YOU have the ability to accelerate your/your childs’ progress in dance! Generally when students hear this they are a bit surprised– but its true, your actions and thoughts have a direct impact on your progress. Just as selected the best foods will give you the fuel you need to get through your long day, you can fuel your progress by following a few simple steps.
“How can I maximize the impact of my actions & thoughts on my progress?”
The power of positive thinking.
Your perception of yourself in dance (& life) will impact your performance whether you dance simply because you love it or because you want to pursue a career in performance, choreography, or teaching. Keeping a positive mindset in class will foster your ability to absorb information and corrections both mentally and physically. Receiving constructive criticism from your teachers becomes easier when you start with a positive outlook on both yourself, and your dancing.
What can you do when you have those moments in class when you feel discouraged and negative?
- Take a deep breath and remember why you love to dance.
- Do something to ‘change the channel’ – get a sip of water and tell yourself “I can do this”.
- Remind yourself that dance is a process – your teacher is challenging you because he/she believes that you can do it!
Keep a dance journal.
Taking a moment after class (or during if your teacher allows) to write down the corrections your received, how you felt about the class, and even the exercises that were taught in the class, will help you to retain the information you received.
- 3 positives: Simply by writing down 3 positive things that happened in class will help you to keep a positive focus.
- 3 corrections: Recording 3 corrections to work on will help you to keep a positive focus where you need to focus your energy during class.
- 3 points of gratitude: While you are at it you may as well include 3 things/moments that occurred that day which gave you joy/made you happy. Keeping track of the things/moments you are grateful for will help you to stay focused on the positives throughout life. Eg. A sunny morning, a hug from mom/dad/sibling, a good day at school.
Be sure to keep your journal with you and read it through (2 or 3 times would be great) before the next class. This will remind you of the positives and of where you need to focus your attention throughout your classwork.
Preparation will fuel your progress.
This is a simple one, but can be hard to follow through with when life gets busy. When you journal you are in a sense preparing your mind, this particular preparation will help you prepare your physical self for dance.
- Prepare your dance bag before you go to bed – make sure you have the appropriate gear, your shoes are ready for dance, water bottle, snacks are packed and ready.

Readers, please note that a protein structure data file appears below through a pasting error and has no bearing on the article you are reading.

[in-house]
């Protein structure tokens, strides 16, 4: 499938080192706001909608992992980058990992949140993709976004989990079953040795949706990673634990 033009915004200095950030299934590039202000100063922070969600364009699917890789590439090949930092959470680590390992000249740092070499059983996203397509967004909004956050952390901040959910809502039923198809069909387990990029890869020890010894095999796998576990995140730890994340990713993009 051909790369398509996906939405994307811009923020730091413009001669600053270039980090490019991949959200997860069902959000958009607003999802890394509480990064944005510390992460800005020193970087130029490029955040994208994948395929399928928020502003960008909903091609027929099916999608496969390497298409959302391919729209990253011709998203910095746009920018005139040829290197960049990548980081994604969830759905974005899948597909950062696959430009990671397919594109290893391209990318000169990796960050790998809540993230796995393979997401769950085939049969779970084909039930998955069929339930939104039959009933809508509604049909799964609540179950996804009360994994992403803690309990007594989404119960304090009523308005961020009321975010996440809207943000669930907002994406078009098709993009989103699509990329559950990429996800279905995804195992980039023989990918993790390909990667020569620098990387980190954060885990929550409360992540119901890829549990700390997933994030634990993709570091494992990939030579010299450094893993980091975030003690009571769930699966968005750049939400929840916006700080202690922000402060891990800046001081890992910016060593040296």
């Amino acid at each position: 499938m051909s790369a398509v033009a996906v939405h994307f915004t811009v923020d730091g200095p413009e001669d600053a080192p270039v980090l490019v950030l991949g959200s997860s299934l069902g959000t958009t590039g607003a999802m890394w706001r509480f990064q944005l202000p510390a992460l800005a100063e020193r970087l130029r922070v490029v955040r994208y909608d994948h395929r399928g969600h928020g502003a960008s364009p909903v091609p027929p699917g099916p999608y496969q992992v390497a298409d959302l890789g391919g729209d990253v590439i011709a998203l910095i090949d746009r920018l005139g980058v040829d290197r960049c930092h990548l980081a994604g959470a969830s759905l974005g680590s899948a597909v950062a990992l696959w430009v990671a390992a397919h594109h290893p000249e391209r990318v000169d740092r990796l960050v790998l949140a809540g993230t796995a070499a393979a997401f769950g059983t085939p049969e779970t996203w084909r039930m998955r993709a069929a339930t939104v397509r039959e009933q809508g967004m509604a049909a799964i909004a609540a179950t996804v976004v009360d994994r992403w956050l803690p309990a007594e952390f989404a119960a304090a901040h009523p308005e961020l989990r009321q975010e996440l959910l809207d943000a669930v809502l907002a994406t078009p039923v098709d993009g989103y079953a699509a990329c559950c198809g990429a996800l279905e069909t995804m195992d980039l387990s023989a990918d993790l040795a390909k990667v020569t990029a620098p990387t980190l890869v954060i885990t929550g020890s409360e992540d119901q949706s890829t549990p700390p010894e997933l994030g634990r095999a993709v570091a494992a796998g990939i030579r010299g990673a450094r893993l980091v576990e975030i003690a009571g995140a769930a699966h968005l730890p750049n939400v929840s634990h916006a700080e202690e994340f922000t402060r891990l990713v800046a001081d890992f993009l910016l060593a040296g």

TIP: Set a reminder with an alert tone/sound on your phone to remind you to prepare you dance gear the evening before a day of dance!
- You have arrived early for class – take a few minutes to warm up. Jumping jacks, jog on the spot, jog the stairs (something active to increase your heart rate), and then do a few light stretches (not for flexibility) such as downward dog and a back stretch (cat/cow is great) to increase blood flow to the muscles.
- You have arrived late for class – just 5 minutes until class begins! If you can, still take a couple of minutes to do some light stretches before diving into class. Take a few deep breaths to calm yourself and, while you are at it, have a quick glance at your journal notes from last class to focus your mind on dance.
Parents: How does this translate to younger students?
Positive thinking – Encourage your child to speak about dance in a positive manner. Even when a child experiences challenges in dance, whether its behavior or technique, let them know that there are positive results to learning how to deal with such challenges.
Journaling – Maybe there is something that the teacher focuses on regularly (eg. Posture) in class. Ask your child to draw a picture of this and explain it to you. Or, as you drive home from dance ask your dancer “what was one good thing that happened in dance today?” “What was one thing you teacher wants you to work on in dance this week?”
Preparation – Have your dancer help prepare their dance bag the night before dance. Lay out their dance clothes and pack their shoes. Ensure that a water bottle has been packed, and if he/she takes more than one class in a day – pack a quick, energy snack for between classes.
NOTE: Being on time for class makes a huge impact on a students’ focus, particularly when tardiness is consistent.
Teachers: How do we teach this to students and parents?
As you already know, the role of a dance teacher is to educate both the students, and the parents. On your parents’ day/open house/observation week, take the time to talk to parents about ways students and parents can impact progress in a studio setting. If you have worked on any of this in class – let them know this as well.
Though this might take a few minutes of your class, your students will reap the rewards in the coming months (and parents will appreciate the proactive direction!).
Some suggestions to help spread the word to parents:
Create a poster and place it in an area where parents and students will see it.
Post something on your schools’ website or Facebook page.
Create a handout for parents’ day.
Author: Jacqui Davidson